As more organizations rely on software to engage customers, the divide that exists between customer service teams and internal IT teams is starting to become more apparent to end customers. Whenever there is an issue, most customer service teams don’t have a lot of visibility into the root cause of the problem, so they are not able to give customers any real sense of how long it might take to resolve an issue. The truth is they often don’t even know if somebody is actually working on the issue at all.
The divide between IT and customer support teams may finally be about to narrow. PagerDuty has generally made available status pages that promise to make it simpler for technical teams and customer support professionals to update one another. PagerDuty Status Pages will provide a single place for customer service representatives to monitor issues and incidents in real time rather than waiting for IT teams to hopefully remember to share an update after an incident has been resolved, says Hadijah Creary, a product marketing manager for PagerDuty. “We need to bring the customer service agent into the DevOps world,” she says.
This add-on to PagerDuty Operations Cloud should help minimize the level of friction that currently exists between the teams responsible for building and maintain digital services and customer support teams that handle inquiries from customers any time those services are disrupted, she adds.
In the rush to digitally transform business processes, one of the issues that frequently gets overlooked is customer service. In many instances, the primary reason a digital process has been created is to shift much of the customer experience to a digital process that promises to be simpler to support and easier for end users to engage. However, disruptions to digital services are frequent given all the dependencies on application code and underlying infrastructure provided by both by internal IT teams and third-party partners such as cloud service providers. The probability a digital service despite all best intentions will experience a disruption is high.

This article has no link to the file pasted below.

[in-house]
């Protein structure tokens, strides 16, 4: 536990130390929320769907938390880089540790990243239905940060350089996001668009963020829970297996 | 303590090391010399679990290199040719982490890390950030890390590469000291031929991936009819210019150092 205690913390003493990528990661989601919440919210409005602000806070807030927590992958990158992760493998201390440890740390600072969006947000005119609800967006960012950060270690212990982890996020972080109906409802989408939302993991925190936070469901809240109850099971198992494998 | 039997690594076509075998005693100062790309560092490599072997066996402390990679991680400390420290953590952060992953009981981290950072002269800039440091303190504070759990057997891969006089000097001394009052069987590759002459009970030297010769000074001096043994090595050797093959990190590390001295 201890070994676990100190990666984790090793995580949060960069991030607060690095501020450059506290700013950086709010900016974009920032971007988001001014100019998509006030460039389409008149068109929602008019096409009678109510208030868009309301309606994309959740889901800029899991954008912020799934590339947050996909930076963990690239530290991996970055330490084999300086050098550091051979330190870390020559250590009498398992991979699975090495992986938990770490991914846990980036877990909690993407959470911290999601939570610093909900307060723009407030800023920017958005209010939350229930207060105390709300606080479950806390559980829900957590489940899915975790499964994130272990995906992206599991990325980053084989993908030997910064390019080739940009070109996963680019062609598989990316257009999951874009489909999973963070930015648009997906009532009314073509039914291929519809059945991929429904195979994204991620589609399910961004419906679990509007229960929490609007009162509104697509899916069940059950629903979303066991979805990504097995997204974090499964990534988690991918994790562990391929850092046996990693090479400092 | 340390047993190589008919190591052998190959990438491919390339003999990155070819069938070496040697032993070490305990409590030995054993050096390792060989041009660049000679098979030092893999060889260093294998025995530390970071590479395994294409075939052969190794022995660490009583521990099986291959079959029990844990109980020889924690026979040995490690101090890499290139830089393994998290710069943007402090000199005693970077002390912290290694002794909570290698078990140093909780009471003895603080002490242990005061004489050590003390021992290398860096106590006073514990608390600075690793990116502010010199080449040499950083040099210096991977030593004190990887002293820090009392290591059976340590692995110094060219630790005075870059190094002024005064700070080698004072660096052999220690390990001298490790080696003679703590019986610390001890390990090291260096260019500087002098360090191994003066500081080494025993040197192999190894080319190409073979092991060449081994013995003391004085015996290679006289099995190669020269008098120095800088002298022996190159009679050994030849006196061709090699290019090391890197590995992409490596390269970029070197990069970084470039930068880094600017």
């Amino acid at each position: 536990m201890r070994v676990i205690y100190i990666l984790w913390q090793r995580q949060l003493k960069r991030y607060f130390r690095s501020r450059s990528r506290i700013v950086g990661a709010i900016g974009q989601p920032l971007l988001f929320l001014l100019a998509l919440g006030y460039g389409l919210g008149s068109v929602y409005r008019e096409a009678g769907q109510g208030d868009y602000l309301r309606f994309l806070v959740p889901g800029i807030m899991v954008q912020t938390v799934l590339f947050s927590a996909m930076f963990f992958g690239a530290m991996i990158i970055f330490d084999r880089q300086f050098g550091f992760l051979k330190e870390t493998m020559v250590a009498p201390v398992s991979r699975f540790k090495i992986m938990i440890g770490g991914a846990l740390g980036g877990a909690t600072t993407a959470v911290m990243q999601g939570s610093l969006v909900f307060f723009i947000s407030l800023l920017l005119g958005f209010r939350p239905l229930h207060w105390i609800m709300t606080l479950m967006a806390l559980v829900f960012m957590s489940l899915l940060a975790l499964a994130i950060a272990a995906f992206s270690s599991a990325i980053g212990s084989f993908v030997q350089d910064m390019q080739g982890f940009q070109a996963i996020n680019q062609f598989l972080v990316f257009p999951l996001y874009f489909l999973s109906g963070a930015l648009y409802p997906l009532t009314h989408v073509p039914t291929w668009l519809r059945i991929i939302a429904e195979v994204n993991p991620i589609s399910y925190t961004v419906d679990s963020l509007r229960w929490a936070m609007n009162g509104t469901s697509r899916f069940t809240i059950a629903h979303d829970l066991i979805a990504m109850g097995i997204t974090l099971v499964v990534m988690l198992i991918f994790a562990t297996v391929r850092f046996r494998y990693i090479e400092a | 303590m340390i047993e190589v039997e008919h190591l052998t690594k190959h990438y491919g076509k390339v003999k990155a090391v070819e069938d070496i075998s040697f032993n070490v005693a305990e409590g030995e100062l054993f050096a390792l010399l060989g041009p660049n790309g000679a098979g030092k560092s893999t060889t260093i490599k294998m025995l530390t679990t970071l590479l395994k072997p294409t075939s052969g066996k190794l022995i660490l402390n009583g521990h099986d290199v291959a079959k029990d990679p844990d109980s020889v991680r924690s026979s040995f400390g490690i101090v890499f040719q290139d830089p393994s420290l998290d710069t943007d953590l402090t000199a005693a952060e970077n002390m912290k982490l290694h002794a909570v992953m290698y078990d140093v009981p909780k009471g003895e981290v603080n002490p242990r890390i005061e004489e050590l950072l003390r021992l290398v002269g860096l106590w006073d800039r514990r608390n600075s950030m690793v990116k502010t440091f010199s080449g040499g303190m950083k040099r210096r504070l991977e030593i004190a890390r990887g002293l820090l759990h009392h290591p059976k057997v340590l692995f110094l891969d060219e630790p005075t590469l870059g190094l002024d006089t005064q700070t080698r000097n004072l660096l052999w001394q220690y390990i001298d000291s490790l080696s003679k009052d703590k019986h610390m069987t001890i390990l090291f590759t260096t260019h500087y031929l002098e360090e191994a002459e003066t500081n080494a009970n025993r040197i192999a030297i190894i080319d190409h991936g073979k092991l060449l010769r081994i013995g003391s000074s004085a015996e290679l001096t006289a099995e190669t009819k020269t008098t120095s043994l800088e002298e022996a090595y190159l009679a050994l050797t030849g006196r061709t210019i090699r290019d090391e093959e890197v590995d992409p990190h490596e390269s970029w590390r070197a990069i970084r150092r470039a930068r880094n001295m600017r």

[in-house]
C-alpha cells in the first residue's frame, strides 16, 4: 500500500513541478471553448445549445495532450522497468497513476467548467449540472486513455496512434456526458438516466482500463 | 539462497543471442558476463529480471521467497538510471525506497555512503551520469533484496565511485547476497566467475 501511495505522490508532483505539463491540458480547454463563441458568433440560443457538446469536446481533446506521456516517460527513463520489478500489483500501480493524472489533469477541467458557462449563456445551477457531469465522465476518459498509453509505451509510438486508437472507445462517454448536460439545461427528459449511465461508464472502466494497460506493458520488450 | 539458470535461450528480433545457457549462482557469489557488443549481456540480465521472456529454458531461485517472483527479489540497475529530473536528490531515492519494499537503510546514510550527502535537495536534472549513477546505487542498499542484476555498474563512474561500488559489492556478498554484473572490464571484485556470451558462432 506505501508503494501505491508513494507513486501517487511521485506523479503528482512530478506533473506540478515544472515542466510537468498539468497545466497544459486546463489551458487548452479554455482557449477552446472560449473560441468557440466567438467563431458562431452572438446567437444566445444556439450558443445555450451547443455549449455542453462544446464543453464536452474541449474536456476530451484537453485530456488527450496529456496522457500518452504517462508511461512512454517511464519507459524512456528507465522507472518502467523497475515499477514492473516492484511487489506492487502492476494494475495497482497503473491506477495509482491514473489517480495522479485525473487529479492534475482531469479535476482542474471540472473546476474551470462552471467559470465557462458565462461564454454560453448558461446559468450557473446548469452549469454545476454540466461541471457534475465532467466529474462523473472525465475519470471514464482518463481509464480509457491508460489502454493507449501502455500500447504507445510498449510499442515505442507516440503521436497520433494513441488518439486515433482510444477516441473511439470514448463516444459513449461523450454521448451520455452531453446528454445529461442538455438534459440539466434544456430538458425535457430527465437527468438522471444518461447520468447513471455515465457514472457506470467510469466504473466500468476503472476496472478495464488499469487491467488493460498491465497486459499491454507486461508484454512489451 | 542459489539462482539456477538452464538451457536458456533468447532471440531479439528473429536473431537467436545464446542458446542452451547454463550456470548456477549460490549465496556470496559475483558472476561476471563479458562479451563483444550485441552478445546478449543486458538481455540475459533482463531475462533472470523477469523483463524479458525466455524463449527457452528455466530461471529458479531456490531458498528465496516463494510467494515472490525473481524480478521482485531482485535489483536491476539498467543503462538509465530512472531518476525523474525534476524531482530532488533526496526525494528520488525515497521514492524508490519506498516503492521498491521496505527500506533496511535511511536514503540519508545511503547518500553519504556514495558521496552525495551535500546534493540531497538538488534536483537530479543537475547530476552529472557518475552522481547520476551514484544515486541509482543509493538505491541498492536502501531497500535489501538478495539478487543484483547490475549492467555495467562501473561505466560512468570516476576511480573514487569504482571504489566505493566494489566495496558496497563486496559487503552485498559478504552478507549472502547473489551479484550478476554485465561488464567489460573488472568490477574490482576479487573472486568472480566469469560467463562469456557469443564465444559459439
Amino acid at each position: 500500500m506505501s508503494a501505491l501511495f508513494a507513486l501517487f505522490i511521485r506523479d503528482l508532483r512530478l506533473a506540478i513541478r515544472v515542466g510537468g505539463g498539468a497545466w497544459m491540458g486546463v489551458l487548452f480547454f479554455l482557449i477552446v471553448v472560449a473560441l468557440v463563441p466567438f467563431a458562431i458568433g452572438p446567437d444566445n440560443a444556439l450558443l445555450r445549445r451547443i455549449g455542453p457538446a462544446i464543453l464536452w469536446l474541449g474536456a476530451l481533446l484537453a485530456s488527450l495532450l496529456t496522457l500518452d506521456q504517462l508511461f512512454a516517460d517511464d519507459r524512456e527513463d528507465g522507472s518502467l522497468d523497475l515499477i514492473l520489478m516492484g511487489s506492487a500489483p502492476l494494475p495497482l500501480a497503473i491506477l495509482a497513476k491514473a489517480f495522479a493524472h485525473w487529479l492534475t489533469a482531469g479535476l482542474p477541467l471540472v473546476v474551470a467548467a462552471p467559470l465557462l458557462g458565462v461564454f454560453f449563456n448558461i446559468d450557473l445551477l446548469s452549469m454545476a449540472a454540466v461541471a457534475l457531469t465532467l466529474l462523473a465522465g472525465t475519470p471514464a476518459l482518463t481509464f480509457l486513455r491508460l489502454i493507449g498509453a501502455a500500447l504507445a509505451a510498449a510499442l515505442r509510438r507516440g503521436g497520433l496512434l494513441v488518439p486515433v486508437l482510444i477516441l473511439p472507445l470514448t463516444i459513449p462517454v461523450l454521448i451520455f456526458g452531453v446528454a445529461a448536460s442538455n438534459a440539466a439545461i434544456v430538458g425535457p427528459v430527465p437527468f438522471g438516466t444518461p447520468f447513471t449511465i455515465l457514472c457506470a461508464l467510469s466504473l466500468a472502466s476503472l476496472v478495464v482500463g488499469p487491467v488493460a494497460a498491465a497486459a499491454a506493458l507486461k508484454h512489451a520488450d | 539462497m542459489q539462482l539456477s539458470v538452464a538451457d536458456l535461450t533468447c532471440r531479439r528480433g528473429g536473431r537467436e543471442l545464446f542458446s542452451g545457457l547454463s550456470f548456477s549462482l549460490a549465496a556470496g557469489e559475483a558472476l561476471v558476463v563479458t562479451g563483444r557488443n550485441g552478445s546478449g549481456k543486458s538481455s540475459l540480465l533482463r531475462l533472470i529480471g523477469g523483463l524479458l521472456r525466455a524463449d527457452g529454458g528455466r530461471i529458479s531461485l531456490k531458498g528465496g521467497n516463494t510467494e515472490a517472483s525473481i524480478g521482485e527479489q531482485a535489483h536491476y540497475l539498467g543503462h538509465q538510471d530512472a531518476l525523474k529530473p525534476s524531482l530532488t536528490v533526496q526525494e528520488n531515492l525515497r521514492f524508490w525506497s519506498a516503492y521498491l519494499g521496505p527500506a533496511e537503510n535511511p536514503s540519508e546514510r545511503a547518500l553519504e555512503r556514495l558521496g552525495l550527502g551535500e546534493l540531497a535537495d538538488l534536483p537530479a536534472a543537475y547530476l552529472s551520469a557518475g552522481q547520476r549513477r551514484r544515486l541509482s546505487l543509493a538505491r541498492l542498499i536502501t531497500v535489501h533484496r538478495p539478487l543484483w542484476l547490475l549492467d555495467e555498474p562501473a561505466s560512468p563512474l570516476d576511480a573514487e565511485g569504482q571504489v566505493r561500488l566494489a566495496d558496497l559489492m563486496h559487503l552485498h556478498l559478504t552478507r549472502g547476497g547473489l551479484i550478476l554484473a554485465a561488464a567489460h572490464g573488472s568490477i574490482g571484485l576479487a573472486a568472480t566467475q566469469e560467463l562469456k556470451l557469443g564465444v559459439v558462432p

Rather than ignore that probability, the better part of valor is to ensure the digital experience includes a support call process that enables customer representatives to share more than an apology. Most end customers realize IT is often fragile. While the fact that a service may have been disrupted is annoying, the lack of meaningful communication about when that service will be restored can be quite maddening. It’s that frustration that often leads customers to switch services rather than the initial disruption itself.
Just as critically, it’s that sense of helplessness that contributes so much to high turnover rates among customer service teams. The more frustrated customers vent, the higher the emotional toll. Even the most committed customer service professional is going to have a breaking point.
The truth is that a lot of the engineers that construct digital services don’t have a lot of empathy for the end user. Restoring the service is an engineering challenge that will be addressed as soon as technically possible. The issue is that no one other than them has any idea how long that might take, and most of them are too busy working on the issue at hand to take the time required to update anyone else, no matter how much the end user and the custom service representative assisting them might appreciate the effort.